New Jersey faces steep deficits in coming years, group warns

Bloustein Local Government | News

New Jersey could face staggering deficits in the next few years even if the state does not move to raise spending, according to a series of projections by the Sweeney Center for Public Policy.

“There are certain things that the state is committed to by constitution or by law. Medicaid is increasing, school aid is increasing,” said Richard Keevey, a former state budget director and comptroller. “We can argue about whether transit is necessary, but the numbers to me say that we’re facing significant shortfalls, and we should not exacerbate that by starting something new.”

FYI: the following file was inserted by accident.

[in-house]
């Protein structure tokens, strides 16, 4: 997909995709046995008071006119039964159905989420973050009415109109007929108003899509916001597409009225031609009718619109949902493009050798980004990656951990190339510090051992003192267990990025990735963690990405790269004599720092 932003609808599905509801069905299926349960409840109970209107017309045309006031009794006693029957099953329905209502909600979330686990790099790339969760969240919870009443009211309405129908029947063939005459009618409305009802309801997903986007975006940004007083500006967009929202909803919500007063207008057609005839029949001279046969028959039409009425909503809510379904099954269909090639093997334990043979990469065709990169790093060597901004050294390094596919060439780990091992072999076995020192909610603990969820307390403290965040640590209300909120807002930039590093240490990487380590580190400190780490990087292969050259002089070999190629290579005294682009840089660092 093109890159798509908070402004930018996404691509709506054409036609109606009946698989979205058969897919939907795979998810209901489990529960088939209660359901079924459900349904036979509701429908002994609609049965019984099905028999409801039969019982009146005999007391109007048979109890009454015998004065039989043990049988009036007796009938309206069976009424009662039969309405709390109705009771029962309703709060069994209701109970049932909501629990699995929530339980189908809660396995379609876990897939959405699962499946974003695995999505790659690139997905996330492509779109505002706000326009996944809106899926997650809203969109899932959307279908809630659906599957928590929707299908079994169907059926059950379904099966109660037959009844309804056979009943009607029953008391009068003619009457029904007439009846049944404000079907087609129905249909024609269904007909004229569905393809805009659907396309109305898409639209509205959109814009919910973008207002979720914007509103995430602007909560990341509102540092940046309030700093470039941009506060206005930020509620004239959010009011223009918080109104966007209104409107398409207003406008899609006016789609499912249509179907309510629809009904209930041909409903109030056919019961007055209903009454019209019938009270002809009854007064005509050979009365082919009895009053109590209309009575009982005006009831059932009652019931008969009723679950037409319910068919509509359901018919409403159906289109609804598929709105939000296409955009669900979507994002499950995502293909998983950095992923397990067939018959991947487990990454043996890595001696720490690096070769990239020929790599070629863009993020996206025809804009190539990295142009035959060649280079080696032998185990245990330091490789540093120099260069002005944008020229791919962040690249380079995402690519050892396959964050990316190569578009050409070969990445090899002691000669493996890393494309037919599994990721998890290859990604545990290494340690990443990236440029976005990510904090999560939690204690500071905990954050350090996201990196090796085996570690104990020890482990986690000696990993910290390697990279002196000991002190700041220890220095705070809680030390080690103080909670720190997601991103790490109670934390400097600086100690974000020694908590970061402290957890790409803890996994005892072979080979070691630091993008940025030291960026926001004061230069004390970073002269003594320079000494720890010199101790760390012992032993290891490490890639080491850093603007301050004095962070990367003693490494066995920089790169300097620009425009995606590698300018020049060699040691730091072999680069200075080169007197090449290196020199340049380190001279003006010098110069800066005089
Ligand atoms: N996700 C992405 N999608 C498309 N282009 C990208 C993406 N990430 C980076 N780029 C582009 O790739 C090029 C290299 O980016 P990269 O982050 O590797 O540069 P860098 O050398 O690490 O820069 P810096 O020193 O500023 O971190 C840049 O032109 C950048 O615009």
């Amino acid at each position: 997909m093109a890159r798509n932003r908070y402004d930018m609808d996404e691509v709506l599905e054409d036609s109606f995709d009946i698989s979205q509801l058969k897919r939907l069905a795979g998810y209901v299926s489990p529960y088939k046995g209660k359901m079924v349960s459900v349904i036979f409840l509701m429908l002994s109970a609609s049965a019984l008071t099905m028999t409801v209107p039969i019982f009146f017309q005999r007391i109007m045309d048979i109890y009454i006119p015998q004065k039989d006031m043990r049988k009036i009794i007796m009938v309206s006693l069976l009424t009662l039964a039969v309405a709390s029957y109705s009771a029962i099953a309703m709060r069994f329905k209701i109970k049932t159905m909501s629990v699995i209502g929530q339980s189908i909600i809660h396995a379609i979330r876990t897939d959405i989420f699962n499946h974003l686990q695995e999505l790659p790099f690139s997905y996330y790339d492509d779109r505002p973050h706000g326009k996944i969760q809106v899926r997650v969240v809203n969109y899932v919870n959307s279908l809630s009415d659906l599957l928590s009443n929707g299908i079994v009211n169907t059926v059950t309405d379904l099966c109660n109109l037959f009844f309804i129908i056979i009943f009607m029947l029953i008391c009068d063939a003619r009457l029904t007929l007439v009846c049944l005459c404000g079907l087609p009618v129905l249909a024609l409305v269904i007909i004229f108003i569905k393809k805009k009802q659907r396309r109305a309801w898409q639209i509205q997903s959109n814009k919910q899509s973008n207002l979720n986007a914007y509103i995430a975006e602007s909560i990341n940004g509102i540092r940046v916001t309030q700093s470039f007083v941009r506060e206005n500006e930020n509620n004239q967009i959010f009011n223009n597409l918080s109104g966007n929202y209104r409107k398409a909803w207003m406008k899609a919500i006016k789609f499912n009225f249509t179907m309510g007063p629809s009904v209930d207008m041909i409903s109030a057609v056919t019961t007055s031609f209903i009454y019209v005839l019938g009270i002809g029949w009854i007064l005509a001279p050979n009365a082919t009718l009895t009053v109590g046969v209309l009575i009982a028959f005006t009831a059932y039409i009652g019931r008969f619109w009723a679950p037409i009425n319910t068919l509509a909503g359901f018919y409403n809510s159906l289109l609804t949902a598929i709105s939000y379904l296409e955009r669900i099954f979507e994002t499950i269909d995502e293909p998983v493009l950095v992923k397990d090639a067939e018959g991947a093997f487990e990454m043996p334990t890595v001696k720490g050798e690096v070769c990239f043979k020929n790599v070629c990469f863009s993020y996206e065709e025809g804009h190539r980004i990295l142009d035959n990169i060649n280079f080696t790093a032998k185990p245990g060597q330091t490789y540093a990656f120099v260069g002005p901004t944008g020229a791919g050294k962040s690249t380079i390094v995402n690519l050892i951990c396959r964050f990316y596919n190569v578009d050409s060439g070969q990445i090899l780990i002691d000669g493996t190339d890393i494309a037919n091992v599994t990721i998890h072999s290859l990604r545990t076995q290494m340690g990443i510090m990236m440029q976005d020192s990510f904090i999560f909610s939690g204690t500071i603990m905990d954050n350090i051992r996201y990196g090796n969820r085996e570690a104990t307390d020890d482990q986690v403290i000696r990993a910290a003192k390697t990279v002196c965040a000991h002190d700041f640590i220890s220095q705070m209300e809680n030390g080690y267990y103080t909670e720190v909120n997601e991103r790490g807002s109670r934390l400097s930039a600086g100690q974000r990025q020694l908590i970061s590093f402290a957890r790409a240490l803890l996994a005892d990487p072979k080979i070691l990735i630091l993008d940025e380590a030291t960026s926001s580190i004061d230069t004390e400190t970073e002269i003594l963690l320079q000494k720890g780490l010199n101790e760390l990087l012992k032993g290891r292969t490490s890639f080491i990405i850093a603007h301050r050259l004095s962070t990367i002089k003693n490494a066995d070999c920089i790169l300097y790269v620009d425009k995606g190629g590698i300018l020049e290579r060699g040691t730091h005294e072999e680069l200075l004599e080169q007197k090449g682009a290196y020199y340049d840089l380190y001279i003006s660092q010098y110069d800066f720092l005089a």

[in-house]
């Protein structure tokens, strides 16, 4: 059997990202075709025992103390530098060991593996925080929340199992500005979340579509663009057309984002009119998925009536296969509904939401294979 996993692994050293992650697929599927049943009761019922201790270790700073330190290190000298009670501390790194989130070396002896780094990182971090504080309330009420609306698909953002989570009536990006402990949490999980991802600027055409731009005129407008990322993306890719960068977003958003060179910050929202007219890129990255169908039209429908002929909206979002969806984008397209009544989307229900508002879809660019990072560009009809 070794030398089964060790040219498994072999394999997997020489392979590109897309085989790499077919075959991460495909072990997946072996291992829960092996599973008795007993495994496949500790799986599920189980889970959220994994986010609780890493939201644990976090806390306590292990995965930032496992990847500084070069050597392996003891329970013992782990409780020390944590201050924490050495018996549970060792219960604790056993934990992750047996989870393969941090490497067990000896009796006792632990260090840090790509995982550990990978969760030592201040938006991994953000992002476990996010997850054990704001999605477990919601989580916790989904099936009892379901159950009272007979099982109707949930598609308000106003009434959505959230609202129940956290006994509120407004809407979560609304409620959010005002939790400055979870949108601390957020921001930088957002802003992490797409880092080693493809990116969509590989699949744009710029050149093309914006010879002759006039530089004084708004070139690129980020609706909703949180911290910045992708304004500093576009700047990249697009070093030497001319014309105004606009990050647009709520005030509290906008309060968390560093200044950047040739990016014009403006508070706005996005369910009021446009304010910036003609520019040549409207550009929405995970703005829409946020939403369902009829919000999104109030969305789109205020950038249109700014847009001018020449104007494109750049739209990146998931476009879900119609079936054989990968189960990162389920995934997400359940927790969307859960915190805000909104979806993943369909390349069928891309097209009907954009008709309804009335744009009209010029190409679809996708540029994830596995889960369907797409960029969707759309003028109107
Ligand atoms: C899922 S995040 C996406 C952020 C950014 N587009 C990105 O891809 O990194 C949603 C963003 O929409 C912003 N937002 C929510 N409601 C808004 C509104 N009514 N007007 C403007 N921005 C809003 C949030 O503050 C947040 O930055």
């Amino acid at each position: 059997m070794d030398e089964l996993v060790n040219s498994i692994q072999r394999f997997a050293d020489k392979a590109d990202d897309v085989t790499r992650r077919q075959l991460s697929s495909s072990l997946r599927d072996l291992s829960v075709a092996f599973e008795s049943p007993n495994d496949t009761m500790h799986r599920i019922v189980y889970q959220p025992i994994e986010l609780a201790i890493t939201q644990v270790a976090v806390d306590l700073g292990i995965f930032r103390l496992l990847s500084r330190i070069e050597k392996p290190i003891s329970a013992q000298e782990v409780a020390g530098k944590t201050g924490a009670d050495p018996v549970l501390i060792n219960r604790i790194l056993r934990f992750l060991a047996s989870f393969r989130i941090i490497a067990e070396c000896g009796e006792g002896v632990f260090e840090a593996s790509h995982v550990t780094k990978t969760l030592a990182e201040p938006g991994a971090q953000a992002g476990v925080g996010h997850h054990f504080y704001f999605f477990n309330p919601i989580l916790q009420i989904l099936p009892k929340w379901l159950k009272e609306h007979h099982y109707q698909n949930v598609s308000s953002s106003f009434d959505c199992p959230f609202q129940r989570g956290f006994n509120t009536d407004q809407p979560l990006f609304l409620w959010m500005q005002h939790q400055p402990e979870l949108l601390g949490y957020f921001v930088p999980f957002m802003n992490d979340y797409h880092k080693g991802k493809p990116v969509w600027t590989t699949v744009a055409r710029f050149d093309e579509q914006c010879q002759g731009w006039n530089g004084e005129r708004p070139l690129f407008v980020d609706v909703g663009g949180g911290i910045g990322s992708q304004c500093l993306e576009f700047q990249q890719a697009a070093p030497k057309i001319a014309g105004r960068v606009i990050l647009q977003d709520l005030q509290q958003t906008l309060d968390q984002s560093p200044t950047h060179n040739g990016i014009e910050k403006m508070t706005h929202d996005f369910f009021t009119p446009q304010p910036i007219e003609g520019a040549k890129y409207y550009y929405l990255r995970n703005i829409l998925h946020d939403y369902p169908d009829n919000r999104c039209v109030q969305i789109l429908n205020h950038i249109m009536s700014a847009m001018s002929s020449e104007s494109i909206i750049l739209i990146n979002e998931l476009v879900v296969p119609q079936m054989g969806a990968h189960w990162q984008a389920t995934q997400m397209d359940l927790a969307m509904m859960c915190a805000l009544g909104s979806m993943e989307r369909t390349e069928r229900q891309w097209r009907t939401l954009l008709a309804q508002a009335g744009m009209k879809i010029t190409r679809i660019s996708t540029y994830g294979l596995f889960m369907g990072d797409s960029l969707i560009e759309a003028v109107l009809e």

“The last couple of days, we’ve been talking a lot about the World Cup coming in and the potential of NJT. I think that’s probably secondary or tertiary because they seem to have a plan for that,” said Marc Pfeiffer, a senior policy fellow at the Rutgers’ Edward J. Bloustein School of Planning and Public Policy. “What we don’t have a plan for is the long-term funding of NJT.”

New Jersey Monitor, February 13, 2024